- The Covid-19 pandemic has placed much more stress on healthcare workers than usual.
- Numerous statistics show that mental health issues are particularly high among doctors.
- To support SA's healthcare workers, members of the public are invited to take sock selfies on Friday and share them on Ithemba’s Facebook page.
“We’ve been trained to look after our patients, but we need to look after our colleagues, and above all, we need to look after ourselves.” This is the message of Geoff Toogood, Australian cardiologist and founder of the CrazySocks4Docs (CS4D) campaign to his fellow healthcare workers in South Africa.
In two short video messages, Toogood, straight after a swim – he is an avid open water swimmer – stresses the fact that the stigma surrounding the mental health needs of healthcare workers must be reduced in order for them to acknowledge their own frailty.
Under Covid-19 the need for this has increased manifold, he says, as the pandemic placed so much more stress on healthcare workers. Indeed, a study in the UK found that healthcare workers are “suffering more than combat troops”. Nearly half of intensive care staff there reported symptoms of severe depression and anxiety.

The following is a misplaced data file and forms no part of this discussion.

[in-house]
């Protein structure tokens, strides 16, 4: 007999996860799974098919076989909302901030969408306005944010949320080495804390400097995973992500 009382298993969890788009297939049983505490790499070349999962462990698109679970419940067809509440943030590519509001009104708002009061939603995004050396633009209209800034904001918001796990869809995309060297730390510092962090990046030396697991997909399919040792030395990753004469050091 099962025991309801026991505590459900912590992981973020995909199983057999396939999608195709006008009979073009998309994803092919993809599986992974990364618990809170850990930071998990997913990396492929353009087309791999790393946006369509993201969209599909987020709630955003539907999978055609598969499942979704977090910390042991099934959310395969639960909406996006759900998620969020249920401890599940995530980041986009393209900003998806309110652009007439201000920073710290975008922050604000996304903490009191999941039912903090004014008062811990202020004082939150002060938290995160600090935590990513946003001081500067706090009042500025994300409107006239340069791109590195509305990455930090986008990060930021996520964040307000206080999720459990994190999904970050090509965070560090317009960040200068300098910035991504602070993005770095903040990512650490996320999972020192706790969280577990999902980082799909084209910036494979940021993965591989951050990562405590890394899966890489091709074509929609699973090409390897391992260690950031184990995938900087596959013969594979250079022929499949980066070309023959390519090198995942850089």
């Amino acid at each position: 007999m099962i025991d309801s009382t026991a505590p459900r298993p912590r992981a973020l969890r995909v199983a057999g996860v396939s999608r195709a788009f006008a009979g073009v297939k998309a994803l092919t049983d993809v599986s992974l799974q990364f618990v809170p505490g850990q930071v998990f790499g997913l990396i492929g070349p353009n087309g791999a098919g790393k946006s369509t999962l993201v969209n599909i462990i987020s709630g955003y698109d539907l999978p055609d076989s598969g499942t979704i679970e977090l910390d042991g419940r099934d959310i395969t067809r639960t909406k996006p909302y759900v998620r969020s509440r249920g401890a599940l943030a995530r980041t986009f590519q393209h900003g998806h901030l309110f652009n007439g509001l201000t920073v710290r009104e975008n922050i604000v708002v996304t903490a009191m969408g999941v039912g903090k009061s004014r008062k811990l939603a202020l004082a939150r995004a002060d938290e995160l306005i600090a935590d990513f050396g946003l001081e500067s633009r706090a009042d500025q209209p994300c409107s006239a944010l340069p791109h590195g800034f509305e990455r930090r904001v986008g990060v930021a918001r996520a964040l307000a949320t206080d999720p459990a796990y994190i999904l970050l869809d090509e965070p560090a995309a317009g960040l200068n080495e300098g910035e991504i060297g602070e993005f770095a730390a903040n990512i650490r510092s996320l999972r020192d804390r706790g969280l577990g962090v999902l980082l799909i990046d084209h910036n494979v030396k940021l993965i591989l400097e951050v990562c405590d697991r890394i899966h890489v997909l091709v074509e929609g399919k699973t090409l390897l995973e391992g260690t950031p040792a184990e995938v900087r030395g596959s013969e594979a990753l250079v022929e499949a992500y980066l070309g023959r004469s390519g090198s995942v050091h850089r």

Critical suicide rate among doctors
Toogood knows these symptoms only too well. He started the awareness campaign in 2017 after his own experiences concerning his mental health. One day, when he wore mismatched socks to work, he overheard sniggering remarks about his mental health. Ironically, at the time he coped quite well.
His mismatched socks were just the only unchewed socks he could find – the rest were all victims of his new puppy. But this incident was the start of CS4D to help healthcare workers to open up about their own mental health.
Toogood also refers to the critical suicide rate amongst doctors – something that will be reduced only if stigma is reduced. Numerous statistics show that mental health issues are particularly high among doctors. In fact, studies show that suicide is regarded as an “occupational hazard” – the only cause of death that is higher in physicians than non-physicians.